SOSC Lecture #8
November 14 2013
• Alienation and Class
• Johnny Cash: One piece at a time. An auto worker in Detroit, who wanted to buy a car
he couldn’t afford so he stole a piece of the car and built it at home.
• “Take this job and shove it, I ain’t working here no more”
• July 1979 (Terry Conlin first day). He walked to Black Creek Pioneer Village. Talked to a
boot maker from the 19 century
• The boot maker said he was a very important, he was proud of what he produced,
people came to him from far away to order boots.
• He’d make the boot from scratch, he was an artist. He was self employed, he decided
everything for himself.
• His neighbours were a blacksmith and a cooper (a barrel maker)
• 1872, over 8000 coopers in Ontario. 10 years later, less than 50 in Ontario.
• Mass production, industrial revolution came to Ontario. Life became difficult for boot
makers and others of the sort.
• Assembly line workers change. They become Alienated.
• 1844. Wealth of Nations divided into 2 parts. First part how to increase the wealth of
nations. 2 part, design on how to increase.
• P. 734 of Wealth of Nation. Adam Smith’s quote.
• Everyone agreed alienated labour makes us less human. Removes the part that makes
• Work becomes a mean to some other end.
• Life begins, when work ends.
• We’re all living for the weekend.
• We go to work to get enough finances for our free time.
• We no longer see ourselves in the product we provide.
• We see ourselves in the product we purchase, not by the work we do.
• Say capitalism, say alienation. Both are the same.
• EX/ Bata Shoe, everyone in the company are alienated – Reinhardt
• Every summer, gun violence and alienated youth
• Industrial Psychologist. Trying to find how productive workers are. Changing the
environment to see worker production. Bringing in music, changing lighting, changing
colour of walls.
• Even if you love your job, you’re still alienated according to Reinhardt
• Over time under capitalism, big fish eat little fish. Fewer people own the big part of the
company. And more people are selling their labour for work.
• Division of labour.
• Development of Markets, in land, labour and commodity
• Human beings are bought and sold, become commodity
• S.O.P.P Self, Others, Product, Process.
• Self: We’re not creative creatures, we are working for someone else. We are alienated
from our self. • Others: Constant competition with others. Alienated from others. At constant competition
with each other. Outside of work we are part of unions who are also in competition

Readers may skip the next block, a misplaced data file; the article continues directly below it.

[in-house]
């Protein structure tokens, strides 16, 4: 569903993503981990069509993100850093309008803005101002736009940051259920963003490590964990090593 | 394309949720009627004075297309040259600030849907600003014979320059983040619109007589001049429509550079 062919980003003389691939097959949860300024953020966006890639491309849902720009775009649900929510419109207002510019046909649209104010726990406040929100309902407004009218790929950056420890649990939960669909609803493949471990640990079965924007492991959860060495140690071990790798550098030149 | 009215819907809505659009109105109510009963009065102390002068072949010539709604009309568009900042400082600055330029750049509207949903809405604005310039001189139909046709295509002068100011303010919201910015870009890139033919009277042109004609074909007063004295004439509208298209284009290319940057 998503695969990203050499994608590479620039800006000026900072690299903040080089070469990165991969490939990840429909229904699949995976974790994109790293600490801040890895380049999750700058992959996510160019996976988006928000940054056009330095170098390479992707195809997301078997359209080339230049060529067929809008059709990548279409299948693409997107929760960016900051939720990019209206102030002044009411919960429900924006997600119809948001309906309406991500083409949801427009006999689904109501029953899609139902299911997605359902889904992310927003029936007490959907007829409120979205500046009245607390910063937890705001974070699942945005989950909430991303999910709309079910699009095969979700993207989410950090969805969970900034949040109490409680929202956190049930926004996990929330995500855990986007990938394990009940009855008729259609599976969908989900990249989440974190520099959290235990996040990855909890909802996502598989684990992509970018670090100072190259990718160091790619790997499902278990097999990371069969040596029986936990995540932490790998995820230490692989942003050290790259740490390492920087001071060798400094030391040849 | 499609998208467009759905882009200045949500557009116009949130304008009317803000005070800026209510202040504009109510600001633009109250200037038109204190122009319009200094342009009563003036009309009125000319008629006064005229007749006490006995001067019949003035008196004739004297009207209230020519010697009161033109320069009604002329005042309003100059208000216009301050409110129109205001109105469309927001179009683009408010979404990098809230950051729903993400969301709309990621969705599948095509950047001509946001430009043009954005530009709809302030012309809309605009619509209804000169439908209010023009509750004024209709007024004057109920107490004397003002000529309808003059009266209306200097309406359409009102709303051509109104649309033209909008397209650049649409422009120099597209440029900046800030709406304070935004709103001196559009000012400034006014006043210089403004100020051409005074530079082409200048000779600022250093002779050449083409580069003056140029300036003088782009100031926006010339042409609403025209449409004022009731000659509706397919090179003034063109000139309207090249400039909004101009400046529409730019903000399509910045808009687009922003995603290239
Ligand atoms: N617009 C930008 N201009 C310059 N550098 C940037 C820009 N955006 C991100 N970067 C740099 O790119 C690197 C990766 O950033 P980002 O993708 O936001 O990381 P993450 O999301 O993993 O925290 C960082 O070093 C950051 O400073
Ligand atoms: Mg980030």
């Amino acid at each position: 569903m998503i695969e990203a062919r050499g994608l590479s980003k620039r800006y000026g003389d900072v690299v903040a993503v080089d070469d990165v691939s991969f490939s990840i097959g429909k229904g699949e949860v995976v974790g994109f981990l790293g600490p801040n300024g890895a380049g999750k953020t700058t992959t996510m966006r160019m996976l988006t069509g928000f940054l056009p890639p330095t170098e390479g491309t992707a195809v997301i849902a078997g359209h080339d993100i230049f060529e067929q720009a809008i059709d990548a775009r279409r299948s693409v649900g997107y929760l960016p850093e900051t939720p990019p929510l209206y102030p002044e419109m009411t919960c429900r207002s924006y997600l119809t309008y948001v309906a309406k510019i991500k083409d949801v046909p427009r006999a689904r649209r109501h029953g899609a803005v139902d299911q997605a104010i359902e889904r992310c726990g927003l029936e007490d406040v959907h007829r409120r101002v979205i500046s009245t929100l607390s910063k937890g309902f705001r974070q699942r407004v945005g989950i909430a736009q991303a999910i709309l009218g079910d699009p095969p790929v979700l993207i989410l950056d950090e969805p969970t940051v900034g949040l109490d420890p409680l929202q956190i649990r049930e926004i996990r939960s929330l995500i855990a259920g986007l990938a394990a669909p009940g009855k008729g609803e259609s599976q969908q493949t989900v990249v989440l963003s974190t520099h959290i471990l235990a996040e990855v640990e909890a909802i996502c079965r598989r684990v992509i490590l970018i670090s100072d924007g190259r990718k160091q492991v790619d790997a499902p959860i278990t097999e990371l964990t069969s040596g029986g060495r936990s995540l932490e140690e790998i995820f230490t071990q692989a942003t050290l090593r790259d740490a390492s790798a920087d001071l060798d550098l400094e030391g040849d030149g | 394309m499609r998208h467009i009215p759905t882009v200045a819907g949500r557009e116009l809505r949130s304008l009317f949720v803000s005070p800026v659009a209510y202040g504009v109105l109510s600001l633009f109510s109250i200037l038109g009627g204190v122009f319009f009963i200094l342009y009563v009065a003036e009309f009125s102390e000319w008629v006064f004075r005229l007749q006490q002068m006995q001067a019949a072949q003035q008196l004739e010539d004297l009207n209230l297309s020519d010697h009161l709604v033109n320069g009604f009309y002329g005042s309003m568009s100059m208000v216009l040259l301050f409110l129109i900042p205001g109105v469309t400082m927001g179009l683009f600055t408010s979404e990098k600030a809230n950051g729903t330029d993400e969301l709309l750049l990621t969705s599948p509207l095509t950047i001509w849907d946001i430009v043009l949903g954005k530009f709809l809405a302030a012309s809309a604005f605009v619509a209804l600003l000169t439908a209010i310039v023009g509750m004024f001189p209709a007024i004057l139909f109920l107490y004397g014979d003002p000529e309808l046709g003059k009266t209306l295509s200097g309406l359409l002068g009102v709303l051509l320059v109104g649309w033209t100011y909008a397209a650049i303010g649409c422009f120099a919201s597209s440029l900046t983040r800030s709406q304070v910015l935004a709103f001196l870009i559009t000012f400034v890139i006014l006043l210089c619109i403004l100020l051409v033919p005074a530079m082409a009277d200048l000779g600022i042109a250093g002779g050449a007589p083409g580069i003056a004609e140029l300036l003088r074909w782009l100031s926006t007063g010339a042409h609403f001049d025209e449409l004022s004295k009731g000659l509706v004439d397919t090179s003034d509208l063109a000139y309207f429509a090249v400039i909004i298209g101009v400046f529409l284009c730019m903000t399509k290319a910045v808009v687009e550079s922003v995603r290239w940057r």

• Product: We no longer see ourselves in the product we make
• Process: Alienated from the process of making the product
• People identify themselves as middle class.... whatever that means.
• Bush Sr. : There are no classes. You either make it or not
• Lower class: You’re own fault.
• Upper class: You’re arrogant
• Liberals: Class is a concept, slippery at best. You are what you say you are.
• Various ways of ordering society. Which still exists. EX/ Cast system in India
• 1848, Marx. History of Class struggle. Oppressor and Oppressed. What you do for a
living, determines your class.
• Do you make a living by selling your labour power or buying someone’s labour power?
• Buying: Bourgeoisie; Selling: Proletarian
• Class in NA: Your income, your past time, your education.
• Conlin: He falls in the middle of the class idea.
• A social group, which shares a common set of characteristics or experiences based on
their location and role in the economy. These characteristics shape and limit the kinds of
power individual members of that class have access to, determines your economic
power (shape workplace), how much political power (affect rules of game in politics),
shapes the dominant ideology, class is a social relationship.
• Employment, Unemployment and Underemployment (Main St. To Bay St.)
• Neo-Liberal Globalization (after Keynesian)
• 1945-1970, golden era of capitalism.
• Unemployment averaged less than 5%, which was high at the time.
• Countries like Japan, if the rate was 3% there is a government crisis.
• You want the rate to be as close as 0%, but 2% was as close as you could get
• 1970-1990, unemployment rates average just over 8%